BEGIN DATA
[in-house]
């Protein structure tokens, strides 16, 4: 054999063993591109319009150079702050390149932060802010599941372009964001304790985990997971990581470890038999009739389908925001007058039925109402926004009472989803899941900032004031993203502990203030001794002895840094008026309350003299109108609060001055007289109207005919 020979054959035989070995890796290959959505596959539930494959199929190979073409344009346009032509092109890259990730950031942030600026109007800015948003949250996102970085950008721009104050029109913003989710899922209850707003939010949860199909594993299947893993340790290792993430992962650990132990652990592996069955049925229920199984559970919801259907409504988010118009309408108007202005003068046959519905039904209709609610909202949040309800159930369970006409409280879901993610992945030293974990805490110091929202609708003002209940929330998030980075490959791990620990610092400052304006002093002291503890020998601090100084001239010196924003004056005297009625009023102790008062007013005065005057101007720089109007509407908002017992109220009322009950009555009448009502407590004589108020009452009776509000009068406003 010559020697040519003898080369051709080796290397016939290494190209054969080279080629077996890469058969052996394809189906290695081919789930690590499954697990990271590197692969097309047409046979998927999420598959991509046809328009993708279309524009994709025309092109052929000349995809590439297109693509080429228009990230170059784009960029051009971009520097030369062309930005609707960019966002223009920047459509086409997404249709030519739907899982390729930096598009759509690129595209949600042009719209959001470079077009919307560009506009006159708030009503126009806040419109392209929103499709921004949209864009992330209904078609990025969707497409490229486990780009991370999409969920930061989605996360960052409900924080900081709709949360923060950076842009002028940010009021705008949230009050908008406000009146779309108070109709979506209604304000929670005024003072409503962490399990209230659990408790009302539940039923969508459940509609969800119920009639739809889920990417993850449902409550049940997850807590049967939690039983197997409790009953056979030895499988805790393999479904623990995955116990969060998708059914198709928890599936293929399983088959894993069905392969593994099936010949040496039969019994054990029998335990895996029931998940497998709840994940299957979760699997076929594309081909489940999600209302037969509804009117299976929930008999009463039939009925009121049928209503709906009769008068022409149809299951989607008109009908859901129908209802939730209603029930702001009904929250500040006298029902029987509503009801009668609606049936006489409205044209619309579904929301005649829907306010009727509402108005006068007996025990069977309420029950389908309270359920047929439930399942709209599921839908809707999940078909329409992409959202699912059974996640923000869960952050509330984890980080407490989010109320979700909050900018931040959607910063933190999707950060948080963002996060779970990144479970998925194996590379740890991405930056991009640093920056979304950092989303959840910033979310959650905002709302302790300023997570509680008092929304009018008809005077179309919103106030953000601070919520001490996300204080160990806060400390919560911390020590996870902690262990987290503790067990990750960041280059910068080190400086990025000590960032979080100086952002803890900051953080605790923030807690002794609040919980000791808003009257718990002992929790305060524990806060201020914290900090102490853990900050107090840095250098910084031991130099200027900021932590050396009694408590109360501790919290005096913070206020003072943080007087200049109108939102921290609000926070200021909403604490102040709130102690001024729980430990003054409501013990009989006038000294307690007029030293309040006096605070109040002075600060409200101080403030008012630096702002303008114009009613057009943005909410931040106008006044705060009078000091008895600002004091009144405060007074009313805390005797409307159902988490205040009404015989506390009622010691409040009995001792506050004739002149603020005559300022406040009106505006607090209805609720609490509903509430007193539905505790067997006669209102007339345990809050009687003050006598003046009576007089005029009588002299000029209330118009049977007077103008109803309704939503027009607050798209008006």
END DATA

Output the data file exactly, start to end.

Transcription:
[in-house]
């Protein structure tokens, strides 16, 4: 054999063993591109319009150079702050390149932060802010599941372009964001304790985990997971990581470890038999009739389908925001007058039925109402926004009472989803899941900032004031993203502990203030001794002895840094008026309350003299109108609060001055007289109207005919 020979054959035989070995890796290959959505596959539930494959199929190979073409344009346009032509092109890259990730950031942030600026109007800015948003949250996102970085950008721009104050029109913003989710899922209850707003939010949860199909594993299947893993340790290792993430992962650990132990652990592996069955049925229920199984559970919801259907409504988010118009309408108007202005003068046959519905039904209709609610909202949040309800159930369970006409409280879901993610992945030293974990805490110091929202609708003002209940929330998030980075490959791990620990610092400052304006002093002291503890020998601090100084001239010196924003004056005297009625009023102790008062007013005065005057101007720089109007509407908002017992109220009322009950009555009448009502407590004589108020009452009776509000009068406003 010559020697040519003898080369051709080796290397016939290494190209054969080279080629077996890469058969052996394809189906290695081919789930690590499954697990990271590197692969097309047409046979998927999420598959991509046809328009993708279309524009994709025309092109052929000349995809590439297109693509080429228009990230170059784009960029051009971009520097030369062309930005609707960019966002223009920047459509086409997404249709030519739907899982390729930096598009759509690129595209949600042009719209959001470079077009919307560009506009006159708030009503126009806040419109392209929103499709921004949209864009992330209904078609990025969707497409490229486990780009991370999409969920930061989605996360960052409900924080900081709709949360923060950076842009002028940010009021705008949230009050908008406000009146779309108070109709979506209604304000929670005024003072409503962490399990209230659990408790009302539940039923969508459940509609969800119920009639739809889920990417993850449902409550049940997850807590049967939690039983197997409790009953056979030895499988805790393999479904623990995955116990969060998708059914198709928890599936293929399983088959894993069905392969593994099936010949040496039969019994054990029998335990895996029931998940497998709840994940299957979760699997076929594309081909489940999600209302037969509804009117299976929930008999009463039939009925009121049928209503709906009769008068022409149809299951989607008109009908859901129908209802939730209603029930702001009904929250500040006298029902029987509503009801009668609606049936006489409205044209619309579904929301005649829907306010009727509402108005006068007996025990069977309420029950389908309270359920047929439930399942709209599921839908809707999940078909329409992409959202699912059974996640923000869960952050509330984890980080407490989010109320979700909050900018931040959607910063933190999707950060948080963002996060779970990144479970998925194996590379740890991405930056991009640093920056979304950092989303959840910033979310959650905002709302302790300023997570509680008092929304009018008809005077179309919103106030953000601070919520001490996300204080160990806060400390919560911390020590996870902690262990987290503790067990990750960041280059910068080190400086990025000590960032979080100086952002803890900051953080605790923030807690002794609040919980000791808003009257718990002992929790305060524990806060201020914290900090102490853990900050107090840095250098910084031991130099200027900021932590050396009694408590109360501790919290005096913070206020003072943080007087200049109108939102921290609000926070200021909403604490102040709130102690001024729980430990003054409501013990009989006038000294307690007029030293309040006096605070109040002075600060409200101080403030008012630096702002303008114009009613057009943005909410931040106008006044705060009078000091008895600002004091009144405060007074009313805390005797409307159902988490205040009404015989506390009622010691409040009995001792506050004739002149603020005559300022406040009106505006607090209805609720609490509903509430007193539905505790067997006669209102007339345990809050009687003050006598003046009576007089005029009588002299000029209330118009049977007077103008109803309704939503027009607050798209008006």